|FILE - Documentary filmmaker Robert Greenwald reacts during a news conference, in this July 12, 2004 file photo taken in New York. Greenwald was behind a petition drive to get the History Channel to not air a controversial miniseries it produced about the Kennedy family. "We have concluded this dramatic interpretation is not a fit for the History brand," the network said in a statement late Friday Jan. 7, 2011. (AP Photo/Kathy Willens)|
Producers pitching Kennedy project elsewhere
PASADENA, Calif.—After the History channel said it would not air a controversial miniseries on the Kennedy family, producers were already seeking another television home.
The Showtime pay cable network has been approached to air the eight-part series, a spokesman said on Saturday. Eight years ago, Showtime aired a movie about President Reagan that
Showtime won't make a decision about the Kennedy miniseries until its executives have a chance to see it, spokesman Richard Licata said.
The multi-million dollar miniseries, which stars Greg Kinnear and Katie Holmes as John and Jackie Kennedy, was History's most expensive project ever. But the network issued a statement late Friday saying that after watching the finished product, "we have concluded this dramatic interpretation is not a fit for the History brand."
Producers have sold the rights to air the series in other countries, including Canada. The producers, Muse Entertainment and Asylum, said in a statement they were confident U.S. television viewers would have a chance to see the series.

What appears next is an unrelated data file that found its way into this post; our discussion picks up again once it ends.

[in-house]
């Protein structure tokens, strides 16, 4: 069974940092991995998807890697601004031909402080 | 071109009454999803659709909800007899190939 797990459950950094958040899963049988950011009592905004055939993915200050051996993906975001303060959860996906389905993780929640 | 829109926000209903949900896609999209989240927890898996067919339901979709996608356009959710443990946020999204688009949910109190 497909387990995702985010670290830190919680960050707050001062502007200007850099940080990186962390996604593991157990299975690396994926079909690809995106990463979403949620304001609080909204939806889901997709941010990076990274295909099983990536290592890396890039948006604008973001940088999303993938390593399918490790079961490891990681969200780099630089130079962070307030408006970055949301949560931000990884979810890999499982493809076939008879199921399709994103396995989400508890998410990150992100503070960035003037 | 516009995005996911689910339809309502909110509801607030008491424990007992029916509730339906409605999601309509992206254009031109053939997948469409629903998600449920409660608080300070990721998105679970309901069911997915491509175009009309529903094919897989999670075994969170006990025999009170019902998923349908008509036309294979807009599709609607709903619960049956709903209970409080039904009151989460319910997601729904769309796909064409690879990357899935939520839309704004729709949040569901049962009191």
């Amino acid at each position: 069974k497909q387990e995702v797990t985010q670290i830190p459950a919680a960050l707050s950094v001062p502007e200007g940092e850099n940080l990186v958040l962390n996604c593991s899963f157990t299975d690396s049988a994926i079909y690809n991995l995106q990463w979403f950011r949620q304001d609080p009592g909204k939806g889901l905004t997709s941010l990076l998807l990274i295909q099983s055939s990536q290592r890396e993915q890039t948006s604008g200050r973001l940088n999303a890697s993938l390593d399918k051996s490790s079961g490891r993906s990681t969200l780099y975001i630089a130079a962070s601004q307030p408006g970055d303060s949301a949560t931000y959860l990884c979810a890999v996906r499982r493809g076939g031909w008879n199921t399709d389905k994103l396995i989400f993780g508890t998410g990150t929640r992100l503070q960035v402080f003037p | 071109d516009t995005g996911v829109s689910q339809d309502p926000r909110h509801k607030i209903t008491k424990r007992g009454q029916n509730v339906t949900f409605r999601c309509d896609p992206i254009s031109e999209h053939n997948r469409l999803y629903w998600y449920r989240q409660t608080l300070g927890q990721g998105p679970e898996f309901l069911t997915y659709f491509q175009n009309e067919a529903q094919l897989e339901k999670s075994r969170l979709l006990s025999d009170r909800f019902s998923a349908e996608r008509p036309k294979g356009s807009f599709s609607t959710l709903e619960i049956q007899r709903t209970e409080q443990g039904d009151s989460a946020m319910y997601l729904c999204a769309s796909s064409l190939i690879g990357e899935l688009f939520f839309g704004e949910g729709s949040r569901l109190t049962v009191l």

A concerted effort was made to quash the series. Liberal filmmaker Robert Greenwald collected 50,000 petitions urging History not to air it, and he produced a short film condemning the project on a website, stopkennedysmears.com. He had been given an early script, which included one scene where President Kennedy tells his brother Robert about his need to have sex with other women.
Former Kennedy aide Theodore Sorensen also harshly condemned the film, saying scenes in the script where he was depicted didn't actually occur.
History also likely felt corporate pressure. The network is owned by the A&E Television Networks, which itself is owned jointly by NBC Universal, the
A top Disney executive, Disney-ABC Media Networks co-chairwoman Anne Sweeney, is also on the board of directors for the Special Olympics, the organization started by the late Eunice Kennedy Shriver, President Kennedy's sister.
Hyperion, a Disney-owned publisher, plans in September to release a book and audiotapes based on interviews that Jackie Kennedy gave to historian and family friend Arthur Schlesinger Jr. in 1964. They had been sealed since then but will be released on the OK of daughter Caroline Kennedy, who is scheduled to edit the project and write an introduction. It's the 50th anniversary of the first year of Kennedy's presidency.